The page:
Marcia: The shutdown loomed over this year's budget. The Congress did not pass a budget in 2010, as they should have. 2011 began with no budget. And it was worse than that because this is Fiscal Year budget and the Fiscal year is October 1st through September 30th. That means this budget should have been passed before October 1, 2010.

Jim: And you argue Barack Obama and the Democrats would have been blamed if the shutdown had taken place.

Marcia: Right. Because it should have been passed before October 1, 2010. Until January 2011, Democrats control both houses of Congress and the White House. If there was a shutdown, it was going to be very difficult to pin the blame on the Republicans. Let's say the Republicans dug in, dragged their feet and refused to budge -- and many would argue that's what happened. Today's reality doesn't excuse the fact that the Fiscal Budget should have been passed in 2010.

Jim: Rebecca, you did p.r. Your take on Marcia's statement?

Rebecca: Well the Democrats could have attempted to fight the reality Marcia's providing -- and Marcia is factual. But Democrats could have attempted to fight it and maybe might have. You never know who the media's going to side with. But if everyone stuck to the facts, the Democrats would have come off as the ones to blame. Efforts to say, "It's the Republican's fault!" would have come off like so much whining and like the little kid who refuses to take responsibility for their actions.

Jim: So does that mean Barack was right to cave in to demands from Republicans?

Ruth: No. That is not what Rebecca or Marcia are arguing. I suppose, yes, you could say, "This weekend, Mr. Obama had no choice." But there is also the fact that it never should have come to this. By his own inability to lead, by his party's own actions, this weekend came about. But if they had been doing their job, they would have passed the budget, as Marcia said, last year.

Jim: On the budget, let's talk about the economy. Trina, does Barack have a clue?

Trina: Worse than having no clue, he has no leadership on his team. Elizabeth Warren has been turned into a hero -- albeit one with no real powers. And it says quite a lot about the 'Democratic' president that some on the left have to really reach to turn Warren into a liberal hero. At best, she's competent and has done her previous job. That won't change the fact that she's a Republican. Why do we never get left ideas in government when the people tend to favor them -- at least in the abstract? Part of the reason might go to the fact that when Democrats occupy the White House, they're too busy staffing up with Republicans.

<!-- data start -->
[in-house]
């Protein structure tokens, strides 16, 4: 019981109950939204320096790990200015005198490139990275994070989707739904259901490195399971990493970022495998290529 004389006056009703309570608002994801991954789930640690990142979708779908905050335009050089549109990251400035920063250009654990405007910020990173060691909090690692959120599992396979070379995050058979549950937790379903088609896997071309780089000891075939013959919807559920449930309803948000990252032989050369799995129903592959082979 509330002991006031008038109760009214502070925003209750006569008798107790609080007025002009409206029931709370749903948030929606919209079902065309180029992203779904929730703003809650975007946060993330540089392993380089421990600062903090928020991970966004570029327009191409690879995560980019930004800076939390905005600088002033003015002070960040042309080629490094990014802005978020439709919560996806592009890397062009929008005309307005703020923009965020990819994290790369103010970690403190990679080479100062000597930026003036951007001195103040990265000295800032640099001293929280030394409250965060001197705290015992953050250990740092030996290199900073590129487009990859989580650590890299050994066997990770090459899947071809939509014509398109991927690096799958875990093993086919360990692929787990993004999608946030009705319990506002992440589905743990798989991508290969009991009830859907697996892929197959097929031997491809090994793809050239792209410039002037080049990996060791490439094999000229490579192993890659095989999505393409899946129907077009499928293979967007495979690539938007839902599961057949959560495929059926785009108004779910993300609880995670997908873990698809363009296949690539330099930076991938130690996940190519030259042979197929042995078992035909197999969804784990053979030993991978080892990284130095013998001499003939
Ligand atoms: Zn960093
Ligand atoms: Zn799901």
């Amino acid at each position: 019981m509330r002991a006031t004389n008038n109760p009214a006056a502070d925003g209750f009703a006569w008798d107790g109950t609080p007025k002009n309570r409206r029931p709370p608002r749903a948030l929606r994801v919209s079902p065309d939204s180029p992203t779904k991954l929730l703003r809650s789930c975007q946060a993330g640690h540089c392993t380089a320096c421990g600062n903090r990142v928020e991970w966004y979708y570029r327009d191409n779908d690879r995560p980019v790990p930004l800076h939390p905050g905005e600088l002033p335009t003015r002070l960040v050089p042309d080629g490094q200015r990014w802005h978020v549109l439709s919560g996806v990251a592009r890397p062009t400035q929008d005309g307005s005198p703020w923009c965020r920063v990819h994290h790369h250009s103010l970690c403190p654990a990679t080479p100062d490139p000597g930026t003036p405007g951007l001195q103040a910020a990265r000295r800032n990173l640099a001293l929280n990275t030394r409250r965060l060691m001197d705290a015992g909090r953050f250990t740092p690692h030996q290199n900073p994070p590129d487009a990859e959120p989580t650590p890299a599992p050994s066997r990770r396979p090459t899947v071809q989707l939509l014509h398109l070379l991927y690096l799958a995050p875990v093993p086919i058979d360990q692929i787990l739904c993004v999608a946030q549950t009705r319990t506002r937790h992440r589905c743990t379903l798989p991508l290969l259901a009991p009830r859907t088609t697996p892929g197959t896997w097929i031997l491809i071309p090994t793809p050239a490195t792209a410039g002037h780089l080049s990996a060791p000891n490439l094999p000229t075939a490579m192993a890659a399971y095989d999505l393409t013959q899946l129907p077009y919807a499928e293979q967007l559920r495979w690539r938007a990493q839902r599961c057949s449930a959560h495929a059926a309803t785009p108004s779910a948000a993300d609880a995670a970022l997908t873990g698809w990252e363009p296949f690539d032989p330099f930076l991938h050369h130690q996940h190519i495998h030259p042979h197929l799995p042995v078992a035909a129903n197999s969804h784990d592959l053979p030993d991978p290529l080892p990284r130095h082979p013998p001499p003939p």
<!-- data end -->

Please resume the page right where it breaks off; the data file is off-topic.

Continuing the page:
Jim: What is Warren, an economic guru, famous for?

Trina: Nothing. She used to blog at Joshua Micah Marshall's site so a lot of whores got on board with Warren. A government employee, she asked questions but I've yet to read of some great stand up moment in her career. What I am aware of is that if people studied what she had to say about TARP, I think they'd be far less impressed with her than the hype indicates they should. Her words on that, specifically on the financial industry, were pleasing -- if you were the financial industry and if you were a Republican. But I've yet to grasp how you can twist them around and argue those remarks are compatible with government oversight. There are moments in her writing where she's remarkably Ayn Rand-like and that would explain her longterm relationship with Alan Greenberg which, despite revisionary tactics on the likes of Josh Marshall, did not have the two at each other's throats. The two were very cozy for very many years. As someone used to having Warren in my own local media for years before she became a 'name,' I will allow she's quite good at stating the obvious. If a robbery took place and Warren witnessed it, I'm sure she could give testimony that would convey what happened. But for a lot of us in the Boston area who knew of Warren well before she became a lefty flavor, we're also wonder why she didn't pick up the phone while the robbery was in progress and call 9-11?

C.I.: I want to jump in, if I can.

Jim: Sure.

C.I.: Trina's speaking the truth but I know it will shock many readers who've been lied to. So I want to be very clear that I agree with what Trina's saying. And to back up Trina's analogy, I was reminded of Warren's media tour where she repeatedly said, of TARP, that we might never know where all the money went. And the obvious question to that statement, never asked, is: Who was in charge of oversight? That would be Elizabeth Warren. November 2008, she was made the chair of the TARP oversight committee. About a month and five days, in fact, after TARP was created. So if there are problems finding the money, maybe those are problems Warren needs to cop to. And to go to the analogy Trina was offering, yeah, Warren tells us a robbery took place. But why wasn't she telling us that when the robbery was going down. Again, her job was oversight.

Jim: Okay and we're going to Ava now.